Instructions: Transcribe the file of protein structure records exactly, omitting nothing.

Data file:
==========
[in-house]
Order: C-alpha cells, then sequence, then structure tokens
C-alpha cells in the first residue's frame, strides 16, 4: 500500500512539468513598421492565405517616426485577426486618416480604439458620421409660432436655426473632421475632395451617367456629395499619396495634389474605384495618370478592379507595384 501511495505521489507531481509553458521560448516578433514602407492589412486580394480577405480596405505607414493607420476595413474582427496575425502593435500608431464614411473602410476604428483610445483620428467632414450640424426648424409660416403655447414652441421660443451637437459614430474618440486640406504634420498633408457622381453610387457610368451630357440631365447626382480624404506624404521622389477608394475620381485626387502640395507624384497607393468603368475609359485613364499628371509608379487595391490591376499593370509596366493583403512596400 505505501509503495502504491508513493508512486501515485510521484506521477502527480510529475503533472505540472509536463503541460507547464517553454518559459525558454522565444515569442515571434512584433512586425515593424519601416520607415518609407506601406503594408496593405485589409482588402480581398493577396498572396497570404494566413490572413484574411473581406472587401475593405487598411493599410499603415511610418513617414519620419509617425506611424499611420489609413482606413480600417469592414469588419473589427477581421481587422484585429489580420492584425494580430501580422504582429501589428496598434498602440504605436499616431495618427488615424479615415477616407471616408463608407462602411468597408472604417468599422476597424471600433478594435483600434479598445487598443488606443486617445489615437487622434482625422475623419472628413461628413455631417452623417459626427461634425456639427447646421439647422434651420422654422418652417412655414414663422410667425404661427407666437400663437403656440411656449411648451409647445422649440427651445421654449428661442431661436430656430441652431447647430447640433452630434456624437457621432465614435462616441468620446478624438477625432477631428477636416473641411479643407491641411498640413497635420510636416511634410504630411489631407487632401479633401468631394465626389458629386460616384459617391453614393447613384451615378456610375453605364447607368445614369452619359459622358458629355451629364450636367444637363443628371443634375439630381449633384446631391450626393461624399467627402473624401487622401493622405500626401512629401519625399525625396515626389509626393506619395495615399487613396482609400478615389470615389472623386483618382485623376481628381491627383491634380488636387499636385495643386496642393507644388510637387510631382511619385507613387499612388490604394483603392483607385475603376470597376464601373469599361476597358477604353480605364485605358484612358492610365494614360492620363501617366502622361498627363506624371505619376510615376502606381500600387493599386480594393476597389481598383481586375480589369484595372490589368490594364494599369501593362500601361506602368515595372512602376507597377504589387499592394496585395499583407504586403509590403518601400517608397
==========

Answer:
[in-house]
Order: C-alpha cells, then sequence, then structure tokens
C-alpha cells in the first residue's frame, strides 16, 4: 500500500512539468513598421492565405517616426485577426486618416480604439458620421409660432436655426473632421475632395451617367456629395499619396495634389474605384495618370478592379507595384 501511495505521489507531481509553458521560448516578433514602407492589412486580394480577405480596405505607414493607420476595413474582427496575425502593435500608431464614411473602410476604428483610445483620428467632414450640424426648424409660416403655447414652441421660443451637437459614430474618440486640406504634420498633408457622381453610387457610368451630357440631365447626382480624404506624404521622389477608394475620381485626387502640395507624384497607393468603368475609359485613364499628371509608379487595391490591376499593370509596366493583403512596400 505505501509503495502504491508513493508512486501515485510521484506521477502527480510529475503533472505540472509536463503541460507547464517553454518559459525558454522565444515569442515571434512584433512586425515593424519601416520607415518609407506601406503594408496593405485589409482588402480581398493577396498572396497570404494566413490572413484574411473581406472587401475593405487598411493599410499603415511610418513617414519620419509617425506611424499611420489609413482606413480600417469592414469588419473589427477581421481587422484585429489580420492584425494580430501580422504582429501589428496598434498602440504605436499616431495618427488615424479615415477616407471616408463608407462602411468597408472604417468599422476597424471600433478594435483600434479598445487598443488606443486617445489615437487622434482625422475623419472628413461628413455631417452623417459626427461634425456639427447646421439647422434651420422654422418652417412655414414663422410667425404661427407666437400663437403656440411656449411648451409647445422649440427651445421654449428661442431661436430656430441652431447647430447640433452630434456624437457621432465614435462616441468620446478624438477625432477631428477636416473641411479643407491641411498640413497635420510636416511634410504630411489631407487632401479633401468631394465626389458629386460616384459617391453614393447613384451615378456610375453605364447607368445614369452619359459622358458629355451629364450636367444637363443628371443634375439630381449633384446631391450626393461624399467627402473624401487622401493622405500626401512629401519625399525625396515626389509626393506619395495615399487613396482609400478615389470615389472623386483618382485623376481628381491627383491634380488636387499636385495643386496642393507644388510637387510631382511619385507613387499612388490604394483603392483607385475603376470597376464601373469599361476597358477604353480605364485605358484612358492610365494614360492620363501617366502622361498627363506624371505619376510615376502606381500600387493599386480594393476597389481598383481586375480589369484595372490589368490594364494599369501593362500601361506602368515595372512602376507597377504589387499592394496585395499583407504586403509590403518601400517608397